It was a day for the races, and no less my best day of birding during spring migration EVER.
James Orrico, James Randall and I departed Fairfield at the bright and early hour of 5:00 heading for a famed destination for watching spring migration at it’s very best. It was a day where, somehow or another we were able tick away 3 lifers, 11 year birds, and 22 species of Wood-Warbler.
“Wow,” you must be saying. Those numbers in such a big city. How??
Many of the best spots aka migration traps in the Northeast (Birdcraft, East Rock and Central Park) are in the middle of very large open areas. Take a migrating Blackburnian Warbler for example, the city below is an ocean of sorts with no trees and no food for the warbler to eat. Suddenly, out of the blue a large green spot pops up. The warbler decides to land on this “island” and refuel and rest much to the delight of the birders waiting for him.
Because of this, coupled with a terrific movement of migrants the night before, I can well say we played our cards perfectly. Beginning, at the maintenance field we snagged James R’s lifer Olive-sided Flycatcher among many other migrants taking advantage of the first light.
We then began to wander through the Ramble and encountered waves of migrants including Tennessee Warbler, Gray-cheeked Thrush, and Least Flycatcher. After hitting the ramble we moved on to Belvedere Castle. Our stop there was highlighted by a male Cape May Warbler, another lifer for James.
All the birders we ran into told us there was an enormous hatch-out of insects in the vicinity the bridge SW of the reservior. Sure enough, we encountered waves and waves of warblers (and birders!). Fantastic looks at Bay-breasted, Blackburnian, and Cape May were enjoyed by all. A Yellow Warbler flew in, and Magnolia Warblers flitted by. It was an incredible experience, watching all those stunning warblers working the trees together.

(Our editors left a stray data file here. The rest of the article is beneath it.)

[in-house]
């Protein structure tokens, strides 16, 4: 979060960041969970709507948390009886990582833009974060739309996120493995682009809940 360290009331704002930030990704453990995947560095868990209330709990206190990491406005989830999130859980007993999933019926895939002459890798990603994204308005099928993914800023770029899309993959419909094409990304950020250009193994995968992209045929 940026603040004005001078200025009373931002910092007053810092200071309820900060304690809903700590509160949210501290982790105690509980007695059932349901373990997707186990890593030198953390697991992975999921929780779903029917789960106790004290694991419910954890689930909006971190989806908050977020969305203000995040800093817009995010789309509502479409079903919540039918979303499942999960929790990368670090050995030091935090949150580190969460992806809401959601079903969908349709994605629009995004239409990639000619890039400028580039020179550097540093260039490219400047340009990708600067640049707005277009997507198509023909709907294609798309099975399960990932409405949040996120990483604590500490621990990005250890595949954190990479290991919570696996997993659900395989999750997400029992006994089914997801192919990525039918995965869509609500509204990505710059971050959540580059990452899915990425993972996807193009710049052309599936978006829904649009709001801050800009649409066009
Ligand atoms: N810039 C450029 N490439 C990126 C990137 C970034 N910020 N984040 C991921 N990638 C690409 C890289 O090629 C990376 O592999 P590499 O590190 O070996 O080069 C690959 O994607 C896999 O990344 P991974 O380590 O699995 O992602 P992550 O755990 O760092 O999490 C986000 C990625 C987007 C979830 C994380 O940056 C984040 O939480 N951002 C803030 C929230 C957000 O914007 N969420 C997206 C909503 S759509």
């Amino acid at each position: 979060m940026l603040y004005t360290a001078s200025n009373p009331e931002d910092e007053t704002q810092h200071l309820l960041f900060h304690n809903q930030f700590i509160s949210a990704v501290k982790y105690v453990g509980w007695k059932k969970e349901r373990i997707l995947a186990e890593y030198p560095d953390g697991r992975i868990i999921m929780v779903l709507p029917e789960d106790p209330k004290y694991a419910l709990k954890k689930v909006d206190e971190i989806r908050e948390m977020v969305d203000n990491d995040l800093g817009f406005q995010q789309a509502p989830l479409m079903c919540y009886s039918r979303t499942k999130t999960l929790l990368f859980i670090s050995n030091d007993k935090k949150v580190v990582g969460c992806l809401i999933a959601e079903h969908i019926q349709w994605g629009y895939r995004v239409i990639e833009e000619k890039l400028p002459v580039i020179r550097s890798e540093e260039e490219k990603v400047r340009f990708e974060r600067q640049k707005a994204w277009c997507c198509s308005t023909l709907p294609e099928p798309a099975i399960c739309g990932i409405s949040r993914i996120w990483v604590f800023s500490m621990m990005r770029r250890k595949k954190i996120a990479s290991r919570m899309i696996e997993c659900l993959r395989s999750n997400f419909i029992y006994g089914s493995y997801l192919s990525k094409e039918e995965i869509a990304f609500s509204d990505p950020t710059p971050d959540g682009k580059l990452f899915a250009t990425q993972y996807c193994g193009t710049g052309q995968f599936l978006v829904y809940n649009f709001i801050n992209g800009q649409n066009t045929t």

Our return to the Ramble was highlighted by a well-won Mourning Warbler, my life bird highlight of the day.
Here’s a list of all the warblers seen today:
Northern Parula (4)
Tennessee Warbler (1)-Singing, the Oven
Nashville Warbler (1)-Singing, Maintenance Fields
Yellow Warbler (1)-Bridge SW of reservoir
Chestnut-sided Warbler (7)-Seen throughout
Magnolia Warbler (28!)-The maggies were in abundance today!
CAPE MAY WARBLER (2)-Belvedere Castle and Bridge SW of reservoir
Black-throated Blue Warbler (3)
Blackburnian Warbler (3)-Fantastic looks at AN ABSOLUTELY STUNNING 2 males and a female
Yellow-rumped Warbler (2)-Warbler Rock
Black-throated Green Warbler (4)
BAY-BREASTED WARBLER (8)-A TON at the bridge SW of the reservoir
Blackpoll Warbler (3)
Black-and-White Warbler (3)
American Redstart (10)
Northern Waterthrush (2)-The Point
MOURNING WARBLER (1)-The point, near Boathouse Cafe
Common Yellowthroat (3)
Wilson’s Warbler (3)
Canada Warbler (8)-Surprisingly pretty abundant
Hooded Warbler-The Point, uncommon away from breeding areas
Of all those wonderful birds, my species highlight of the day was definitely the Mourning Warbler.
We had returned to the Point after getting a quick bite to eat at the Boathouse Cafe. After running into multiple groups of birders excited after seeing a male Mourning Warbler, we decided we had to try for it. And we were determined to see it. After spending some time searching we joined up with a birder named Frank, who had seen the bird just before. We got into a conversation along the trail and as we were saying our goodbyes after a nice chat, a small bird with a greenish-yellow back flew into a nearby bush. Adult spring male Mourning Warbler! I got a split-second look at his beautiful face. We called Frank back and soon more birders arrived on the scene. We all surrounded the bird before it flew out into the open for a few seconds. Wow. As the bird moved from bush to bush, we kept him surrounded, so others could see. Finally, we decided to leave him alone. It was an exciting chase, and a great way to end the day.